climates, and from year to year (Briggs and Shantz, 1914; Brown and Simmons,
1979; Garrity et al., 1982; Hanks in Taylor et al., 1983; Kawamitsu el al., 1987;
Pandey et a / . , 1984a,b; Robichaux and Pearcy, 1984; Tanner and Sinclair in
Taylor et al., 1983), and there is a possibility that it will vary with different
mineral nutrient availabilities, plant spacing, and other cropping practices.
In this respect, it is important to note that while differences between C, and C,
species are apparent, similar tests have not been made in species exhibiting
Crassulacean acid metabolism. Pineapple (Ananas cornoms (L.) Merr.) has this
form of metabolism and it concentrates CO, by temporarily fixing the gas in
organic acids at night and releasing it the next day for photosynthesis. During
release, the stomata are closed and water is conserved. This allows CAM plants
to achieve even higher water saving than C, plants, and limited estimates of
water use efficiency are about 20 g of aboveground dry mass per kilogram of
water for pineapple (Joshi et a/., 1965; Neales er a / ., I968), compared to 3 to 5
for C4 plants, and 2 to 3 for C3 plants.
An alternate approach to the usual description of water use efficiency is to
normalize water use for evaporative demand (de Wit, 1958; Tanner and Sinclair
in Taylor el al., 1983) and dry mass for the potential productivity of the crop
(Hanks in Taylor et a / . , 1983). Thus, modified expressions of WUE have been
used, such as
where the fractional dry mass is DID,,,, and is expressed relative to the maximum dry mass produced with optimum water D,,.
The fractional water use
WI W,,,,, is likewise expressed relative to the maximum evapotranspiration W,,,
that would occur with optimum water. This normalization procedure has the
advantage that for a water use of, say, half the maximum evapotranspiration, half
J. S. BOYER
EVAPOTRANSPIRATION(x106 Kg H2O.ha -’)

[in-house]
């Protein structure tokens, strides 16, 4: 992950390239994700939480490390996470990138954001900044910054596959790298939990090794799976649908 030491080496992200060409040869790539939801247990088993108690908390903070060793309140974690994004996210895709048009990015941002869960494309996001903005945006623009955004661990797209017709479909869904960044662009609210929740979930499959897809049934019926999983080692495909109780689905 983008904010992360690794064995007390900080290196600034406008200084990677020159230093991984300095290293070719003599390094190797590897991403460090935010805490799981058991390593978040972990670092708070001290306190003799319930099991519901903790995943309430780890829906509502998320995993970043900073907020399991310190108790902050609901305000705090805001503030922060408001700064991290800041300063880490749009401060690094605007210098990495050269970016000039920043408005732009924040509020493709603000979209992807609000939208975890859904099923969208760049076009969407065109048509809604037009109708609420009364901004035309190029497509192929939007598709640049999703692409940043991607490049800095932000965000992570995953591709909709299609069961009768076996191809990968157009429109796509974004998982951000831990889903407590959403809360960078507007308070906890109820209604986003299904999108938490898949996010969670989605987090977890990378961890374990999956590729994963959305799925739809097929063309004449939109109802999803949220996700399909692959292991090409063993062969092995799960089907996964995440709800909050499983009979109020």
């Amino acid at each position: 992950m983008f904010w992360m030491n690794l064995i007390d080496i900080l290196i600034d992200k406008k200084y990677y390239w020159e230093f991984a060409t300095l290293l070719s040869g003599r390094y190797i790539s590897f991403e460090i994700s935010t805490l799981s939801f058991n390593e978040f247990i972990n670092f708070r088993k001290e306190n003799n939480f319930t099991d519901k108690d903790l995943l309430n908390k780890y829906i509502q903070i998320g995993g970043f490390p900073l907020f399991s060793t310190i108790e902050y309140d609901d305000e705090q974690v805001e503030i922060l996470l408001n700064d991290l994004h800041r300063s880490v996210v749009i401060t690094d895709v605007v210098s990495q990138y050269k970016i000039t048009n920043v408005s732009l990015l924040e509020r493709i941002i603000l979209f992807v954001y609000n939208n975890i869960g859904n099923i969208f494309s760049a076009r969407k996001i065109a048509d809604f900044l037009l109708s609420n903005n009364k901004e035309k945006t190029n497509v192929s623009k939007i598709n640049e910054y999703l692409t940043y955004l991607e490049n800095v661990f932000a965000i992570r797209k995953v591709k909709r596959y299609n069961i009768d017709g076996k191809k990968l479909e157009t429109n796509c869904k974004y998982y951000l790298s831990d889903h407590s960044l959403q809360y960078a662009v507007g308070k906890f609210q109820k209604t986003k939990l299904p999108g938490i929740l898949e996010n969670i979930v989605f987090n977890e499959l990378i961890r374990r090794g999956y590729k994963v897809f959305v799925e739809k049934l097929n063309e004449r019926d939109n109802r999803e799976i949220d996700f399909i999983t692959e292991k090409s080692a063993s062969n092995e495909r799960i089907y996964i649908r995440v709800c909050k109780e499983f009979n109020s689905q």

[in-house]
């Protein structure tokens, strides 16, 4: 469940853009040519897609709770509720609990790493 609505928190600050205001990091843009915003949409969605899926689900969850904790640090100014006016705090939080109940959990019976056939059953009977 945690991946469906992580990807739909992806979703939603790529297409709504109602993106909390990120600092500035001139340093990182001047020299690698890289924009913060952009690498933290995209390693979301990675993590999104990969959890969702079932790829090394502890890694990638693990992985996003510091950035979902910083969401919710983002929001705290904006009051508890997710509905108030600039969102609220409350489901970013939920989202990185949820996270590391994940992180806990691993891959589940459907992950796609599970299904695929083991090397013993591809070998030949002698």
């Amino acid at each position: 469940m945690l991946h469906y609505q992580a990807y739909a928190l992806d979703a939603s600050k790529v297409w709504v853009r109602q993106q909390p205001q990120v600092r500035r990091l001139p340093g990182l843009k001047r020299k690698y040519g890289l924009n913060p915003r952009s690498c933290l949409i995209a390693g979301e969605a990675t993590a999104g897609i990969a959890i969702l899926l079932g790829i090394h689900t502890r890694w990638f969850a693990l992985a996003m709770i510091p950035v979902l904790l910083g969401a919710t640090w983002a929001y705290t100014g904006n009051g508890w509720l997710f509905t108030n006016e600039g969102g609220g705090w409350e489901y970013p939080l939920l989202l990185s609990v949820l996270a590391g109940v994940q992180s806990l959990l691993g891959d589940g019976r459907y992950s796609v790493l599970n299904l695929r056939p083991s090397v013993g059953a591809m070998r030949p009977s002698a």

Figure 2 Seed yield at various levels of water use by three sorghum genotypes in West Central
Nebraska. The experiment was conducted under conditions similar to those of Fig. 1. The water use
efficiency for seed yield is the slope of the line and was 1.8 g of dry mass per kilogram of H,O in
RS626. 1.9 in NC+55X, and 1.2 in NB505. The water use efficiency for total shoot dry mass was
3.3 in RS626, 3.2 in NC+55X, and 2.0 in NB505. Adapted from Garrity er al. (1982).
the maximum dry mass would be predicted. This can simplify the job of predicting the impact of water shortages but it requires a knowledge of the maximum
dry matter yield and evapotranspiration of the crop for the year, which will vary.
For practical purposes, the maximum yield and water use usually are not
known and normalization may not be done easily, so the absolute expression in
Eq. (1) is preferable. Moreover, farm income for an irrigated crop is generally
based on the absolute dry mass or economic yield rather than normalized yields,
and expense is based on the absolute amounts of water used. There needs to be a
high absolute production of dry mass to justify pumping large amounts of water
and there should be a high production of marketable yield. For example, Fig. 2
shows that the water use efficiency differed for production of grain dry mass in
sorghum genotypes RS626 and NB505 (Garrity el al., 1982). Normalizing according to Eq. (2) would not distinguish which genotype gives the highest grain
production, but Eq. (1) would detect the difference.
OF HARVEST INDEX
The fraction of the crop that is economically valuable, termed the harvest
index, is part of the total dry mass and thus part of WUE. There has been a
ADVANCES IN DROUGHT TOLERANCE IN PLANTS
general increase in yields of modern crops with little change in the total aboveground biomass, and according to Gifford (1986) the increase is attributable to an
increase in the harvest index. The increase has come without much change in the
amount of water used, and the result has been a natural improvement in WUE for
yield (Richards et al., 1993). There is a maximum to which the harvest index can
be increased and the maximum probably is being approached in many modern
crops. Therefore, the maintenance of the harvest index is of critical importance
when water is in short supply.
In Fig. 2, the harvest index was nearly constant among the various treatments.
Instead, the differences in WUE were attributable mostly to differences in the